You’ve heard of creative and media agency pitches. Now marketers are starting to hold stand-alone data analysis pitches.
Havas Worldwide CEO David
Jones confirmed that the company has just been awarded Unilever’s global data business, after a review that Jones said included a number of other holding companies, as well as some well-known
management consultants that he declined to identify.
“It’s an exciting and significant win for us,” Jones said Wednesday on a conference call with analysts and investors to discuss third-quarter earnings results.
According to Jones, the scope of the assignment is to combine and analyze data from the client, which could include global sales and inventory levels and a host of other metrics. It will add third-party data from outside research and analytic firms and social media conversations that track in real-time what consumers are saying about Unilever.
The idea, Jones said, is to “package it into the marketing structure” at the client for better and quicker consumer insights and subsequent responses. The win is one
example of how “data and technology are re-writing the rules for the whole world of retail.”
The amount of data -- specifically data tracking consumer behavior -- continues to grow exponentially in the digital age as consumers increasingly use digital devices to communicate, navigate, shop, buy and pay for goods and services on a routine basis.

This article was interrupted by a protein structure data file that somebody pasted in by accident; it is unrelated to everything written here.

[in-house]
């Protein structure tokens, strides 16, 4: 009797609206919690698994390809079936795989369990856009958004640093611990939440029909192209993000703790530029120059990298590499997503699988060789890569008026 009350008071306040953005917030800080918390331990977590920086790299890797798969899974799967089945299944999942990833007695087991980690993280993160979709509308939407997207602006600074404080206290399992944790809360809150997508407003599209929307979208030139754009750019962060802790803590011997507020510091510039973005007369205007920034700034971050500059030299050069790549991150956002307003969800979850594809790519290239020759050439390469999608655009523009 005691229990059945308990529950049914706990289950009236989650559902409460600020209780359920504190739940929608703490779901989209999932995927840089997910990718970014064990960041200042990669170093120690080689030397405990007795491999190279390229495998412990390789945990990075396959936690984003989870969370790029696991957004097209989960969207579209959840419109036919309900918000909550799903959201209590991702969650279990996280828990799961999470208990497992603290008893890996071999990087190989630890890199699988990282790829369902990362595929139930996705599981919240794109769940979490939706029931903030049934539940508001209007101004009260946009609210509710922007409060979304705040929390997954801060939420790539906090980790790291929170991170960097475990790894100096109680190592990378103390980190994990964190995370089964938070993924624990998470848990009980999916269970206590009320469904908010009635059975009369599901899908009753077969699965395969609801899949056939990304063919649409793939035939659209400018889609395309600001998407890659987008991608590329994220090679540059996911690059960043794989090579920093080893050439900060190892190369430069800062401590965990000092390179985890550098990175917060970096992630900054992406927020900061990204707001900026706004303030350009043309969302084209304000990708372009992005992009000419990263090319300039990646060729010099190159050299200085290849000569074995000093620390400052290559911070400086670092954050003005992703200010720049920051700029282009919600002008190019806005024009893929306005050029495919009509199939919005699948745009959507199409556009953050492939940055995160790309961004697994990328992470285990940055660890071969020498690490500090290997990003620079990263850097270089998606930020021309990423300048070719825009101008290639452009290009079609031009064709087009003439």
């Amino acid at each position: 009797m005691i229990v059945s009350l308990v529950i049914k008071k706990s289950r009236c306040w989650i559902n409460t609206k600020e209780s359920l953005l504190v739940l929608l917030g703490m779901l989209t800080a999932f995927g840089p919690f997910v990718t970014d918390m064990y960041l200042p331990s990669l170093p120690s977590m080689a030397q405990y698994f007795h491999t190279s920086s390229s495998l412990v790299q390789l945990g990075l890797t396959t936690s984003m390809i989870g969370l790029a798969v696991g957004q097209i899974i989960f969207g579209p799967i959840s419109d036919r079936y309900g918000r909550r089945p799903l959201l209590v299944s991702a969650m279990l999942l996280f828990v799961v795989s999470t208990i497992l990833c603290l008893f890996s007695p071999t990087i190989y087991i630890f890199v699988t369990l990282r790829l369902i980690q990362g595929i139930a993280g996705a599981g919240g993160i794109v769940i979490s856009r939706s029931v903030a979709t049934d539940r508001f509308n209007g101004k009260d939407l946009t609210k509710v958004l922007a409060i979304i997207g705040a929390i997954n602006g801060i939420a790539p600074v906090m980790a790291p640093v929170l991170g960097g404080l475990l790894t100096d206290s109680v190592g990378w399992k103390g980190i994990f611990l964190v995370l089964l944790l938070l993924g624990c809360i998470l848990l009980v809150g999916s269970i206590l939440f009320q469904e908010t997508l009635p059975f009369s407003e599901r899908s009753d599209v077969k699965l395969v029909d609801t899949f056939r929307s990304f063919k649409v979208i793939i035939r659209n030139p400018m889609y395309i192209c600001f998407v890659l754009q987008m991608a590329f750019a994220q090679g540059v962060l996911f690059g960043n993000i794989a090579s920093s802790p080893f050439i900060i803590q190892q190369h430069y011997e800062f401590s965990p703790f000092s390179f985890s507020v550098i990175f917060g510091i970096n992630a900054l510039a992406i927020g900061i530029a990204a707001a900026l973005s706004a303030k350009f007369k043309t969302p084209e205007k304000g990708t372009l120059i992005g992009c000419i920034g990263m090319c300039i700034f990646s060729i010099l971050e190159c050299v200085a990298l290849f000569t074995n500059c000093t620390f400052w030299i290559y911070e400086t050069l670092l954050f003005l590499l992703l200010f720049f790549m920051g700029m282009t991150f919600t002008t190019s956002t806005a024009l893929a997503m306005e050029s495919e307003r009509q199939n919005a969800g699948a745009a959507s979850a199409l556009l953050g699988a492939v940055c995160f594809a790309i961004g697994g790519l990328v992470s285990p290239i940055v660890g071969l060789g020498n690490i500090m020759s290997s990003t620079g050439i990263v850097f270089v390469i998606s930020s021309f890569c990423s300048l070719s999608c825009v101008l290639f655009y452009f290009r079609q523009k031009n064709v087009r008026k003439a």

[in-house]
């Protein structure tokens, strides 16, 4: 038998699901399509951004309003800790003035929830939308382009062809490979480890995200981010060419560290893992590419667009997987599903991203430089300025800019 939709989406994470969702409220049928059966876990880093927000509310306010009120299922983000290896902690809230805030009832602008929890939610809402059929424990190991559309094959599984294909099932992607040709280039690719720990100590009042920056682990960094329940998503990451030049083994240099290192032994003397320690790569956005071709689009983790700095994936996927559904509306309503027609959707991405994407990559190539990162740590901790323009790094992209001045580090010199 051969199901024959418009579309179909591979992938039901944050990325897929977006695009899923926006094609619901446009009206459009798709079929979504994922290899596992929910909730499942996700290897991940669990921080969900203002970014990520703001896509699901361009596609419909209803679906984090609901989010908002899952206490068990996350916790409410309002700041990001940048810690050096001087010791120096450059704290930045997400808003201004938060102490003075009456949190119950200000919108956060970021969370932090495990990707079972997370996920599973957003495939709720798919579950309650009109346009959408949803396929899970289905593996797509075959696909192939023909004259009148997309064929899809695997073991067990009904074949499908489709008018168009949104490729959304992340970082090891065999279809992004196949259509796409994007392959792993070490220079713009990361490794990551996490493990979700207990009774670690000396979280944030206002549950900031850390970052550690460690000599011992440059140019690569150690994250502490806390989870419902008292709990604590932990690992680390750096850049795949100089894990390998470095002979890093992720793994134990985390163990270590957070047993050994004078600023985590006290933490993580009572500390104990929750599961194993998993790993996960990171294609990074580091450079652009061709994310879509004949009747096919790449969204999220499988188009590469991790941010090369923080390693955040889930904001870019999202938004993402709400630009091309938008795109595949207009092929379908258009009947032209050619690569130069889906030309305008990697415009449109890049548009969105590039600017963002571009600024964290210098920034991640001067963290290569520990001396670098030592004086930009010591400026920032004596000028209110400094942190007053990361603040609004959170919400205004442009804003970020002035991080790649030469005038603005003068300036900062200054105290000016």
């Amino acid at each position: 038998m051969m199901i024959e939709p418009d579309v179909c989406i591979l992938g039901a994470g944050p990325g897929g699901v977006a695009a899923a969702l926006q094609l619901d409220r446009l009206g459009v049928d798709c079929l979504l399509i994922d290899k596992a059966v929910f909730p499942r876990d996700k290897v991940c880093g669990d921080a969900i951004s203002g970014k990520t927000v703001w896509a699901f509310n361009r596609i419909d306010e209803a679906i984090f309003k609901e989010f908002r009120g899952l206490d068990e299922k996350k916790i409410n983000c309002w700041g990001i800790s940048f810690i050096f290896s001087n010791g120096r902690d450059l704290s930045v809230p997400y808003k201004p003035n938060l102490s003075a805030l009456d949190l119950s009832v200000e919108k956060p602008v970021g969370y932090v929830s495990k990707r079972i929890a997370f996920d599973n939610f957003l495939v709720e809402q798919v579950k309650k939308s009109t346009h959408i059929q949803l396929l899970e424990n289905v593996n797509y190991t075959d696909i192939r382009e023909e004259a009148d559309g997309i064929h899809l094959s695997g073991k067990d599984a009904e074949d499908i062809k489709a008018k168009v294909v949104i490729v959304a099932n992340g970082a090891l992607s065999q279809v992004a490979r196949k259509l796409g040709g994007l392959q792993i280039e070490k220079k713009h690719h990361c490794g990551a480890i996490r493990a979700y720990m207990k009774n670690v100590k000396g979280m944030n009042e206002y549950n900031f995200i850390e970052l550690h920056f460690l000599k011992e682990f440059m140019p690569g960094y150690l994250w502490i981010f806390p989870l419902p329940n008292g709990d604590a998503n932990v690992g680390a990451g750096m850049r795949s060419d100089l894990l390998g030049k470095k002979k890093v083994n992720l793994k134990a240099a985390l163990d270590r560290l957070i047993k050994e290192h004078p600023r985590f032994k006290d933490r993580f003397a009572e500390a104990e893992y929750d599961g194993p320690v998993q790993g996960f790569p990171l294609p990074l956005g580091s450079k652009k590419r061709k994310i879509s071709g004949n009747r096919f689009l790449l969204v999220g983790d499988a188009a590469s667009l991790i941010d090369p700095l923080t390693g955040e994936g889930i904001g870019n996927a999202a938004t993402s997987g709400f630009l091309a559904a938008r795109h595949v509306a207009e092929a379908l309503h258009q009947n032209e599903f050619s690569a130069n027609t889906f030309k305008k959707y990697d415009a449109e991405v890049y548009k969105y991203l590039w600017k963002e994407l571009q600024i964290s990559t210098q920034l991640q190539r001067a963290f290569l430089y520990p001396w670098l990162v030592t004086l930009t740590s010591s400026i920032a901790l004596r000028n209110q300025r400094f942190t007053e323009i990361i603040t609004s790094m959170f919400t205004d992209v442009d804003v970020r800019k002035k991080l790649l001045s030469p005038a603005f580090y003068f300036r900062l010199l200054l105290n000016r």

Managing that data flow and interpreting it for clients has become a front-and-center challenge for agencies, said Jones. Having the right technology in place is critical to handling that task, he said. “We all need to change and change fast,” he said.
Jones did not disclose the revenue that the new contract with Unilever will generate. He did say that Havas had about $388 million in net new business during the third quarter and about $2 billion in net new business for the first nine months of the year. Other wins included Diet Coke’s European account and the U.S. assignment for Sovereign Santander Bank. “It’s been a good year for us” in terms of new business, he said.
Revenue for the third quarter was up nearly 11% to $546 million, while organic revenue growth for the quarter -- which excludes the impact of acquisitions, divestitures and currency fluctuations -- was 2%. For the first nine months, Havas ORG was 2.5%.
“The macroeconomic environment continues to bring challenges,” Jones said. Europe especially remains a tough business environment, he added. But for Havas, growth accelerated in North America, Latin American and the Asia-Pacific region during the quarter, Jones said.
Jones acknowledged that September was the weakest month during the third quarter, but stressed that the company didn’t experience a “dramatic falling off a cliff.” The fourth-quarter outlook is too early to tell, he said. Hurricane Sandy disrupted the company’s New York and New Jersey operations and the company is still assessing the toll. But he did not expect the storm to have a “major impact” on business.